The currency exchange market in Iran is experiencing another volatility cycle with the Iranian rial (IRR), losing its value repetitively against foreign currency. The volatility cycles have become a frequent event in Iran’s economy, and no one finds them surprising. However, the government’s response to the increased ambiguity and volatility cycles remains the same. The Iranian authorities and policymakers always search for an individual or a group of individuals to blame for the unfolding crisis, since their adopted macroeconomic policies and monetary measures remain irreproachable. As the Iranian government refuses to learn from the past and the present episodes, it is doomed to repeat history. And ordinary Iranians pay the price.
The Iranian government is utterly reluctant to adopt a single currency exchange market; it has divided the markets and created a puzzling bureaucratic labyrinth when it comes to exchanging currency. Believing in the myth that if it controls hard currency resources and manipulates the currency exchange rate, it can restrain inflation. In other words, the Iranian government believes if it sets the exchange rate, it is controlling domestic prices. Consecutive administrations have adopted this approach for the past 40 years, and it has never lowered the inflation rate. As a result of this policy, the currency exchange market in Iran is a fractured multilayered singularity, including several submarkets offering ample opportunities for corruption. While the Iranian authorities are blaming exporters for the recent fall in the value of the rial, one has to point out that the currency exchange market in Iran favors imports and discourages exports.
At the time of writing this article, the exchange rate for the rial versus the US dollar stands at 230,940 IRR/USD in Tehran's free exchange market, according to www.tgju.org. The exchange rate in Herat, Afghanistan, is 247,200 IRR/USD, and in Sulaimaniyah, Iraq, it stands at 254,600 IRR/USD. These are not the only rates. There is NIMA, which is the abbreviation for Currency Exchange Unified System. Iranian exporters are required to sell their hard currency in this market, where the exchange rate stands at 184,450 IRR/USD, a decent 20% below the open market rate. Then there is SANA where the currency exchangers are required to register all of their trades and the exchange rate they have used. In SANA, the exchange rate stands at 228,149 IRR/USD. To all of these, one has to add the official exchange rate of 42,000 IRR/USD, at which the Central Bank of Iran (CBI) will sell hard currency to those who are importing necessities, including food, grain and medical supplies. One does not need an economist to highlight the opportunities for rent-seeking and corruption.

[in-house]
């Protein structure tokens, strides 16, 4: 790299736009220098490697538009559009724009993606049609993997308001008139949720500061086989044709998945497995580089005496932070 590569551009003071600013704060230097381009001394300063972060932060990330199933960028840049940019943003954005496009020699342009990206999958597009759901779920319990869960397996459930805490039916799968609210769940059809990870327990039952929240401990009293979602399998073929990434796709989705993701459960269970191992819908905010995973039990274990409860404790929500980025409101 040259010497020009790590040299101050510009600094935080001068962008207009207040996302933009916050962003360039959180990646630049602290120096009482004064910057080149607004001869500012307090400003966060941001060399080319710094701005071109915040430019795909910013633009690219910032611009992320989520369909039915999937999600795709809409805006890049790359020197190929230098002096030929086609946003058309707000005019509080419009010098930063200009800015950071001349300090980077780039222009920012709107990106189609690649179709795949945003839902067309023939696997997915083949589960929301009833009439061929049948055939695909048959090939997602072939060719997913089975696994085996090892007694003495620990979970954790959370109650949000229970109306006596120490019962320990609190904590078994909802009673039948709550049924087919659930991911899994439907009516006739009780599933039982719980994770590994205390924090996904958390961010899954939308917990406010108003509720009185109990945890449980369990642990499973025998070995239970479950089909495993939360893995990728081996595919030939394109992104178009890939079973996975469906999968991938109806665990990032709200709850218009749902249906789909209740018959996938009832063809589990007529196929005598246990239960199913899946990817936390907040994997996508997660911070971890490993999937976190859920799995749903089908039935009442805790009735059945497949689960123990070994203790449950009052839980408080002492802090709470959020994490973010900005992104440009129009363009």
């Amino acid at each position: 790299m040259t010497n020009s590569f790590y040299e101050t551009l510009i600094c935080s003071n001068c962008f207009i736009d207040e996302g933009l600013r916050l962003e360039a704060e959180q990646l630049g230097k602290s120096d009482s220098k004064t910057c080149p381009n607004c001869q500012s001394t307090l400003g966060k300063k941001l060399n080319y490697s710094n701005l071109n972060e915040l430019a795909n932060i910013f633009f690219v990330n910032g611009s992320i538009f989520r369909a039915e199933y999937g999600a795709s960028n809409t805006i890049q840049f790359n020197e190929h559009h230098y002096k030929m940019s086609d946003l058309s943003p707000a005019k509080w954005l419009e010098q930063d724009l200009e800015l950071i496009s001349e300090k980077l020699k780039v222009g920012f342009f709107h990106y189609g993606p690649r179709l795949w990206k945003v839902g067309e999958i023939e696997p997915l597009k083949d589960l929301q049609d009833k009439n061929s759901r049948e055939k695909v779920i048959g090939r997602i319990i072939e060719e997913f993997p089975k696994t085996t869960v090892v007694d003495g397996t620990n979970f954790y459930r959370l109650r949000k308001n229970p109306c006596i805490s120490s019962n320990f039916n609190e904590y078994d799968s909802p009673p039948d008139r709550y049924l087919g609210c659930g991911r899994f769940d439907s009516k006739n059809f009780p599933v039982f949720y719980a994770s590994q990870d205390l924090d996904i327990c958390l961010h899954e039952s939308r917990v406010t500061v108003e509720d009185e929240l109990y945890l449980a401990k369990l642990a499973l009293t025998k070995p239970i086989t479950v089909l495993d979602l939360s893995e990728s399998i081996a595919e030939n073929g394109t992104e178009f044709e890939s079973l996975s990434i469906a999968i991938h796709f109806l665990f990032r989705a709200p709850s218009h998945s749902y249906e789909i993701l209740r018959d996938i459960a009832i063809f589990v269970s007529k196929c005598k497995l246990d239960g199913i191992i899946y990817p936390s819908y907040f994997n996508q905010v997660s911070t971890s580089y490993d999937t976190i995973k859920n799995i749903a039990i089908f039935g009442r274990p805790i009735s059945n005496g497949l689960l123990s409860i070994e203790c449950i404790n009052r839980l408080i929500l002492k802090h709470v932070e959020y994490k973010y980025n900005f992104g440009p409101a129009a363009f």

An importer will do his utmost to receive all or a portion of the hard currency he needs at the official rate, which is one-sixth of the free market exchange. Whatever he imports reaches the end user at free market prices. Thus, the importer pockets a profit of 500% just by having the right connections to buy dollars at the 42,000 IRR/USD rate. Now, even if the importer does not have the proper links, he can buy a portion or all of the currency he needs via NIMA. He pays 20% to 25% below the free market rate and benefits from a profit margin just because of the discrepancy between the free market and NIMA. However, if the currency exchange regime in Iran is designed to reward the importers for lowering the domestic prices, it punishes the exporters cruelly.